The purpose of this paper is to study the process used for selecting research areas and methodological approaches in distance education in India. Experts from the field of distance education in India were interviewed at length, with the aim of collecting qualitative data on opinions on process-issues for selecting areas for research, research design, and appropriate methodological approaches in distance education. Data collected from these interviews were subjected to content analysis; triang...

  4. Community-Based Participatory Research Conceptual Model: Community Partner Consultation and Face Validity.

    Science.gov (United States)

    Belone, Lorenda; Lucero, Julie E; Duran, Bonnie; Tafoya, Greg; Baker, Elizabeth A; Chan, Domin; Chang, Charlotte; Greene-Moton, Ella; Kelley, Michele A; Wallerstein, Nina

    2016-01-01

    A national community-based participatory research (CBPR) team developed a conceptual model of CBPR partnerships to understand the contribution of partnership processes to improved community capacity and health outcomes. With the model primarily developed through academic literature and expert consensus building, we sought community input to assess face validity and acceptability. Our research team conducted semi-structured focus groups with six partnerships nationwide. Participants validated and expanded on existing model constructs and identified new constructs based on "real-world" praxis, resulting in a revised model. Four cross-cutting constructs were identified: trust development, capacity, mutual learning, and power dynamics. By empirically testing the model, we found community face validity and capacity to adapt the model to diverse contexts. We recommend partnerships use and adapt the CBPR model and its constructs, for collective reflection and evaluation, to enhance their partnering practices and achieve their health and research goals. PMID:25361792

  5. Molecular biology approaches in bioadhesion research

    Directory of Open Access Journals (Sweden)

    Marcelo Rodrigues

    2014-07-01

    Full Text Available The use of molecular biology tools in the field of bioadhesion is still in its infancy. For new research groups who are considering taking a molecular approach, the techniques presented here are essential to unravelling the sequence of a gene, its expression and its biological function. Here we provide an outline for addressing adhesion-related genes in diverse organisms. We show how to gradually narrow down the number of candidate transcripts that are involved in adhesion by (1 generating a transcriptome and a differentially expressed cDNA list enriched for adhesion-related transcripts, (2 setting up a BLAST search facility, (3 perform an in situ hybridization screen, and (4 functional analyses of selected genes by using RNA interference knock-down. Furthermore, latest developments in genome-editing are presented as new tools to study gene function. By using this iterative multi-technologies approach, the identification, isolation, expression and function of adhesion-related genes can be studied in most organisms. These tools will improve our understanding of the diversity of molecules used for adhesion in different organisms and these findings will help to develop innovative bio-inspired adhesives.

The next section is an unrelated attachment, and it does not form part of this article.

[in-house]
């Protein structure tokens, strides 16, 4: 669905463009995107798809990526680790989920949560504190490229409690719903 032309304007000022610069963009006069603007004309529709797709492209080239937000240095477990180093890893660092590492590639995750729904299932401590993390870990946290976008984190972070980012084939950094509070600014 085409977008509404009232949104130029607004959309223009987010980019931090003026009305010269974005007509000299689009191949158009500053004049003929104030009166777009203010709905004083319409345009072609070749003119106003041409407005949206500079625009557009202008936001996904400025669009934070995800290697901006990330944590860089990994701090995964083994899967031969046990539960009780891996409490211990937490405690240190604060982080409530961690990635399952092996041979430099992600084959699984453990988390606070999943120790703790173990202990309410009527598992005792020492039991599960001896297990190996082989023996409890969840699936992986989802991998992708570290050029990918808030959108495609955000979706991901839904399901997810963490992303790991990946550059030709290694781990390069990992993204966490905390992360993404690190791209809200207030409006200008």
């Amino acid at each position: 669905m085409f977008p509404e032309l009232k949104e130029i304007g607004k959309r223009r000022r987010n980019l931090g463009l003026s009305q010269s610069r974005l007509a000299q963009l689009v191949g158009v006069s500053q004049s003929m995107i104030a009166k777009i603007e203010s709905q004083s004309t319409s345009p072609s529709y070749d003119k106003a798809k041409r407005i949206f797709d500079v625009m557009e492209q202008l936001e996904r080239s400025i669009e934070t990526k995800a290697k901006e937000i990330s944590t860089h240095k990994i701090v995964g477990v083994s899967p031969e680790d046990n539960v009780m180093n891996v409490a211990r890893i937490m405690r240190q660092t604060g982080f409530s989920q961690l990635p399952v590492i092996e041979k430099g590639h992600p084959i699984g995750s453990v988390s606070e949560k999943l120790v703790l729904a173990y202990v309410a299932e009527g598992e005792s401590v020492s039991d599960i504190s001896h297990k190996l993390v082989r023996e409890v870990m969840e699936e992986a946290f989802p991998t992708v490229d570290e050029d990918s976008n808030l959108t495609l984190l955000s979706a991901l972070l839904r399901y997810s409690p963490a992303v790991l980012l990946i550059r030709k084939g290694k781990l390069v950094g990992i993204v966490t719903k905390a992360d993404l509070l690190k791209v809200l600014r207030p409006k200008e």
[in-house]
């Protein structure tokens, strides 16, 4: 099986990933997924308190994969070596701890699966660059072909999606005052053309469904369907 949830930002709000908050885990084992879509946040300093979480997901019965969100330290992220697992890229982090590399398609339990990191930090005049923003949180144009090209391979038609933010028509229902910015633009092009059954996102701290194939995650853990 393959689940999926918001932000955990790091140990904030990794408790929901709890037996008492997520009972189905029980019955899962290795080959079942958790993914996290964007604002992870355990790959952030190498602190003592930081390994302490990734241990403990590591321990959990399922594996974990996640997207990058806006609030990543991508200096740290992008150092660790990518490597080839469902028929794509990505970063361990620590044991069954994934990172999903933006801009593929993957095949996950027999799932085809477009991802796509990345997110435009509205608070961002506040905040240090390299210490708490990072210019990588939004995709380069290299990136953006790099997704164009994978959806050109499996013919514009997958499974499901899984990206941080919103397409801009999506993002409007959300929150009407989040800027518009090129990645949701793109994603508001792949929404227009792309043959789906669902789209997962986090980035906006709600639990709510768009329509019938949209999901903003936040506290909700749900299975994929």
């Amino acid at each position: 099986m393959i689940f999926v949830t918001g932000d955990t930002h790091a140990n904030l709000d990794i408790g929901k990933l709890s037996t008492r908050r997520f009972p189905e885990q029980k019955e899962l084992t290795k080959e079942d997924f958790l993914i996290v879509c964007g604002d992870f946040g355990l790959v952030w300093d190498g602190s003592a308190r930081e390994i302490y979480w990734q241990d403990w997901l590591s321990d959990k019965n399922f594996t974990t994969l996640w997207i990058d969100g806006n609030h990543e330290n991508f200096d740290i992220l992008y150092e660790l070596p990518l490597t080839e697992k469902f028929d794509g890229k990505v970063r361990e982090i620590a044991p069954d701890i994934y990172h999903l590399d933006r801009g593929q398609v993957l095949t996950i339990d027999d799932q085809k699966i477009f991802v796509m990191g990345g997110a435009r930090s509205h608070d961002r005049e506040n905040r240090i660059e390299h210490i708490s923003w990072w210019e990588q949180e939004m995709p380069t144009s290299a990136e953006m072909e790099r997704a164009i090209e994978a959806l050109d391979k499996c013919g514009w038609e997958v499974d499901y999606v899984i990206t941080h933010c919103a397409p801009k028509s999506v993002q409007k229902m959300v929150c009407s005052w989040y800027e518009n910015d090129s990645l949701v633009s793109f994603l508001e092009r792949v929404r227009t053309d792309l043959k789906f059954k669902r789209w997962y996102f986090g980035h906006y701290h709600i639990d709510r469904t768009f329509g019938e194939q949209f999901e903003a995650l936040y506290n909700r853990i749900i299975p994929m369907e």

6. Sustaining Community-University Partnerships: Lessons learned from a participatory research project with elderly Chinese

    Directory of Open Access Journals (Sweden)

    XinQi Dong

    2011-11-01

    Full Text Available The strength of community-engaged research has been well documented in public health literature. It is recognised as a useful approach for eliminating health disparities by linking research and practice. While the framework of community-engaged research encompasses a broad range of research collaborations, community-based participatory research (CBPR places most emphasis on involving the community as a full, equitable partner throughout the collaboration. Despite growing interest in and demand for community-university partnerships, less attention is given to the issue of partnership sustainability. The purpose of this article is to present the challenges faced in sustaining a community-university partnership when conducting a CBPR project with an elderly Chinese population in Chicago’s Chinatown. Lessons and strategies learned from the cultural and linguistic complexities of the Chinese community are also detailed. In addition, based on a well-accepted sustainability conceptual framework, we reflect on the initial stage, mid-term actions and long-term goals of developing partnership sustainability. Working with the Chinese community required trust and respect for its unique cultural values and diversity. The cultural, social and environmental contexts within which the partnership operated served as critical forces for long-term sustainability: a culturally sensitive approach is instrumental in sustaining community-university partnership. Also discussed are the significant implications for evidence-based, impact-driven partnerships to develop culturally appropriate strategies to meet the needs of diverse populations. Keywords Community-based participatory research, community health partnerships, health promotion, Chinese Americans, ageing